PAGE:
I remember starting my first recruitment job in London. It was 2007 and I was a fresh graduate with a gap year in Korea behind me, Overnight, I was thrust into recruiting consultants in the technology sector (embedded C / C++ for those curious) in South East UK before growing the business into Benelux based on a strong Euro.
Every candidate I spoke to, met and placed was male. Average age must’ve been 40 – 55. It fit the traditional stereotype of what a STEM professional looked like, albeit a little older than other emerging technology areas.
I moved to Asia in 2009 into a regional role based out of Singapore and what struck me was the substantial shift in STEM demographic.
What Do The Numbers Say?
Singapore represented a slight shift in what I’d seen in the UK, but as soon as I ventured outside of Singapore and into more emerging SE Asia economies, it was a pleasantly different story.
Lets put this in the closest hard-and-fast numbers available for SE Asia, according to a UIS factsheet which looked at STEM researchers throughout the world.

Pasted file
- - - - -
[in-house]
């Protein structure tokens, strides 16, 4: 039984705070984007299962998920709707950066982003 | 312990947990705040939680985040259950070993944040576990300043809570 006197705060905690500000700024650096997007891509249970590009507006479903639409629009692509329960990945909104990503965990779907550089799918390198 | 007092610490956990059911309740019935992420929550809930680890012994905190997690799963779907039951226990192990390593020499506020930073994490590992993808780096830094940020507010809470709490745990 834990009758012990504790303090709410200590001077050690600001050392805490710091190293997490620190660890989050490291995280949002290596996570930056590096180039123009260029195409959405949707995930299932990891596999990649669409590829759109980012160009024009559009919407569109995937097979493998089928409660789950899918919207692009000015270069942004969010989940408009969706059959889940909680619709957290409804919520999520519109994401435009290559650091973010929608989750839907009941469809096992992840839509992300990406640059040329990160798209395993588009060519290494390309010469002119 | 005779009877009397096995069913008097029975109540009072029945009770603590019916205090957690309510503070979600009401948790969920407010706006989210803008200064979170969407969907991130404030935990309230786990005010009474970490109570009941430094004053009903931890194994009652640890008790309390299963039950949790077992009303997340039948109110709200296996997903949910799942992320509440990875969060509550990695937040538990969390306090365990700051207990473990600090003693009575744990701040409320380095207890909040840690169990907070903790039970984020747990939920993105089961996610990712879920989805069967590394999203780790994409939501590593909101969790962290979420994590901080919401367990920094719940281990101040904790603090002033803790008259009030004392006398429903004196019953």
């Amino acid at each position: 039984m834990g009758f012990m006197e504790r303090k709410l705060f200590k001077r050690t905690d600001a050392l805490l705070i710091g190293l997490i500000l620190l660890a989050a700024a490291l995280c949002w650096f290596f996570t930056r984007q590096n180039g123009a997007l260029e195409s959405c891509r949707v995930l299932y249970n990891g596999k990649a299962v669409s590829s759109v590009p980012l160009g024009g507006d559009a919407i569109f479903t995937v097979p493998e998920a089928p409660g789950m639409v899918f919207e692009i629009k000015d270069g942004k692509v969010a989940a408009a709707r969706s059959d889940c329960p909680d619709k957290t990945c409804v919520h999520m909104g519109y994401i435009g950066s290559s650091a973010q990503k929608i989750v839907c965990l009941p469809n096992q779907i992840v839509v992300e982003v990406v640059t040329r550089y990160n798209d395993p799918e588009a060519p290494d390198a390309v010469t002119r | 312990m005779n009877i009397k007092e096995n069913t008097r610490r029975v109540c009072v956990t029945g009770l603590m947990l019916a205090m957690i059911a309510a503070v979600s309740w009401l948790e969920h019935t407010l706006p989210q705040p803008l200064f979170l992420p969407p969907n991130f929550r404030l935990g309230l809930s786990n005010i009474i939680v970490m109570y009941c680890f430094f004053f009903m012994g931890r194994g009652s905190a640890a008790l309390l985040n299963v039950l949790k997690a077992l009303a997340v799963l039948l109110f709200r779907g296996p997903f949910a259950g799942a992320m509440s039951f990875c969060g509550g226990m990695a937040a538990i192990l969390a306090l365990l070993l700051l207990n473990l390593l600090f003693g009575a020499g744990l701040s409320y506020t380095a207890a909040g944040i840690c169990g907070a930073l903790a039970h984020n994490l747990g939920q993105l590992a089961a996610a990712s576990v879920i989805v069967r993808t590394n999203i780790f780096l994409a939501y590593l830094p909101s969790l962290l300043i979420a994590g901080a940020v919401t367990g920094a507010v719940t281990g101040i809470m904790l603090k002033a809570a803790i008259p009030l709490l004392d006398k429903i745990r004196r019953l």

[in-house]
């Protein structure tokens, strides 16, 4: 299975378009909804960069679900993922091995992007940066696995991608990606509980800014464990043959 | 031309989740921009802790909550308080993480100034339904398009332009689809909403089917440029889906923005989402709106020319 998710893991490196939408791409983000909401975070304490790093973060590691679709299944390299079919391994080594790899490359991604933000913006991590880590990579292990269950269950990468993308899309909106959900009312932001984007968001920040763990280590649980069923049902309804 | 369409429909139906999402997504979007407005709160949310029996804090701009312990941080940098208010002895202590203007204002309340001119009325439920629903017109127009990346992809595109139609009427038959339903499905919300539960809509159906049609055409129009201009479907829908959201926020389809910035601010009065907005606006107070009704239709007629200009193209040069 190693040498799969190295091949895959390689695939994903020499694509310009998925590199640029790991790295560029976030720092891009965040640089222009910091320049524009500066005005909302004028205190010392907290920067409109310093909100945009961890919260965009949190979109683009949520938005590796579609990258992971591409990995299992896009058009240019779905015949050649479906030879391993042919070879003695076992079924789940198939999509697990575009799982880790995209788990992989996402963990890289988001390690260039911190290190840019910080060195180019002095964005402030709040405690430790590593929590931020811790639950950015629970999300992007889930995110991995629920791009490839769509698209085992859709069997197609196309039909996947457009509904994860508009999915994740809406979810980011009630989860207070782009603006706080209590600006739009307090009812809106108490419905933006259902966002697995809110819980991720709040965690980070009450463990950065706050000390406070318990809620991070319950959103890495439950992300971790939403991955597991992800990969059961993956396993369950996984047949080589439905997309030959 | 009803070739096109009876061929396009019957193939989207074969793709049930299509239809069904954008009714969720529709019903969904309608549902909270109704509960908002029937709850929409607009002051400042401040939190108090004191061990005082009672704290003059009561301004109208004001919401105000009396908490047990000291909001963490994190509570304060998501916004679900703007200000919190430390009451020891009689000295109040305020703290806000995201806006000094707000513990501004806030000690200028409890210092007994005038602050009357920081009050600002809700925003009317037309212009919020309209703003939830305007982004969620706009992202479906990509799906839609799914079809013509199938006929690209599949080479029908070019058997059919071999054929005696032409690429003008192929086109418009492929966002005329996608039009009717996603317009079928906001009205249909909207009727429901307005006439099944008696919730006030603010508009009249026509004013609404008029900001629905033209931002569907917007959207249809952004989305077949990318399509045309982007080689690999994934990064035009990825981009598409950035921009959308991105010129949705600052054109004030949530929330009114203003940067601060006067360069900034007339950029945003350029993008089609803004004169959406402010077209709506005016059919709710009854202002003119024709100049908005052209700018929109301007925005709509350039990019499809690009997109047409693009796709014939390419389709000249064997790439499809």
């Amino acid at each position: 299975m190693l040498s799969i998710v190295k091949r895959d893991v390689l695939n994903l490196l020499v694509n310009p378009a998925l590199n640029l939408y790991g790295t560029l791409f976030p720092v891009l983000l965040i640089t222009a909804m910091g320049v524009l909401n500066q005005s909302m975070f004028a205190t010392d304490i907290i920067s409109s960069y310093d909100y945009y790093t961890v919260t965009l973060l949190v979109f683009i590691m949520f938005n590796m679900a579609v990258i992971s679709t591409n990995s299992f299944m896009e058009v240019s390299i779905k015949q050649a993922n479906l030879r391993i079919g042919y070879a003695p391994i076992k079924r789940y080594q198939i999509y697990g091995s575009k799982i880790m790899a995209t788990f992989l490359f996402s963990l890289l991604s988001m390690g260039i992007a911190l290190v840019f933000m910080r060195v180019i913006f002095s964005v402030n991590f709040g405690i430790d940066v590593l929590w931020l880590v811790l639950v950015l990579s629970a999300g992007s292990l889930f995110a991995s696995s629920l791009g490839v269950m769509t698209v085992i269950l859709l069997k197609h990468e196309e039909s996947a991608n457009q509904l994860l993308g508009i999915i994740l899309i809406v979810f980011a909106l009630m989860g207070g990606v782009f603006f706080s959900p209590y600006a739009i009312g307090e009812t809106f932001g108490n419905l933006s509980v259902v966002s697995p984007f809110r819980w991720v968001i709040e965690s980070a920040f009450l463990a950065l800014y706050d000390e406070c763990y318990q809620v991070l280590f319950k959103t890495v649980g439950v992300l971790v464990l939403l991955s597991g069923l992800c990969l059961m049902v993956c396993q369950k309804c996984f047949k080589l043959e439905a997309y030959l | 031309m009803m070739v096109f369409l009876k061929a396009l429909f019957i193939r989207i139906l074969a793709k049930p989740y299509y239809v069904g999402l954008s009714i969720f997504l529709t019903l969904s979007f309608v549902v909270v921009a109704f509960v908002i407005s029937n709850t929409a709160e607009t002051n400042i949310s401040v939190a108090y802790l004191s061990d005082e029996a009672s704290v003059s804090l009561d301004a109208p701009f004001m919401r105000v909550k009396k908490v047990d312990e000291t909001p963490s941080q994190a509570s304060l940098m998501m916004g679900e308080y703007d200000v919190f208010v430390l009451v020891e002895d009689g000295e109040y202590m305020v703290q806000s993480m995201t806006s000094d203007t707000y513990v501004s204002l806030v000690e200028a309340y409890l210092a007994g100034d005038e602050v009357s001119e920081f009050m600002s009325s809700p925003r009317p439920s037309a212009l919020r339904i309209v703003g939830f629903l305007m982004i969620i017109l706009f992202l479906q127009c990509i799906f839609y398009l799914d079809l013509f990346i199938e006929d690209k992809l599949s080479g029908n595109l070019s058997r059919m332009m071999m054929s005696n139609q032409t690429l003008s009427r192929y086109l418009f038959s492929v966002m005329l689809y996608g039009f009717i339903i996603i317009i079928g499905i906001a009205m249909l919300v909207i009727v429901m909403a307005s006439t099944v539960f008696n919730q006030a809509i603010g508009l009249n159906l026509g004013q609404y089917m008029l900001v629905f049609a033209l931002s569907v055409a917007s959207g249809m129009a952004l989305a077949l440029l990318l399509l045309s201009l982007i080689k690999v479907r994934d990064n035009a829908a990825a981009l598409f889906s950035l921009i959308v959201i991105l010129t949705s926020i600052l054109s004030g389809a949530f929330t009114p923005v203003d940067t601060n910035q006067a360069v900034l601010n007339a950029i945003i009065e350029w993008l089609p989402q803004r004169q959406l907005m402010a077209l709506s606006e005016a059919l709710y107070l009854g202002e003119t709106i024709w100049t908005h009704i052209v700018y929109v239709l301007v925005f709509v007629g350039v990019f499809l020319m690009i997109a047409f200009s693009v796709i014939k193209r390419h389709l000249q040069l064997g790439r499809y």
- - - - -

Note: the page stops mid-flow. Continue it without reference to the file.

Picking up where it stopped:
Myanmar led the pack with an outstanding 85.5% of females in STEM research. It’s an outlier, but by no means the only notable with Thailand (52.7%), Philippines (52.3%) and Malaysia (49.9%) putting up highly respectable numbers.
Putting that in perspective, the average % of women in STEM research globally sat at 28.4%. So if SE Asia were blazing a trail, who were the guilty parties? Surprisingly, the 'developed' economies.
Notables - or should we say, less than notables - were France (25.6%), Netherlands (26.3%) and Germany (26.8%). Stats for the US weren’t available, while the UK (37.8%) came in better than the aforementioned but still significantly below gender parity.
Not So Emerging...
Whenever I speak to people back home, SE Asia outside of Singapore is considered an emerging region. What's refreshing is that while it's a region that is emerging in many facets of life, it's a region that has long championed women in technology and throughout the STEM professions.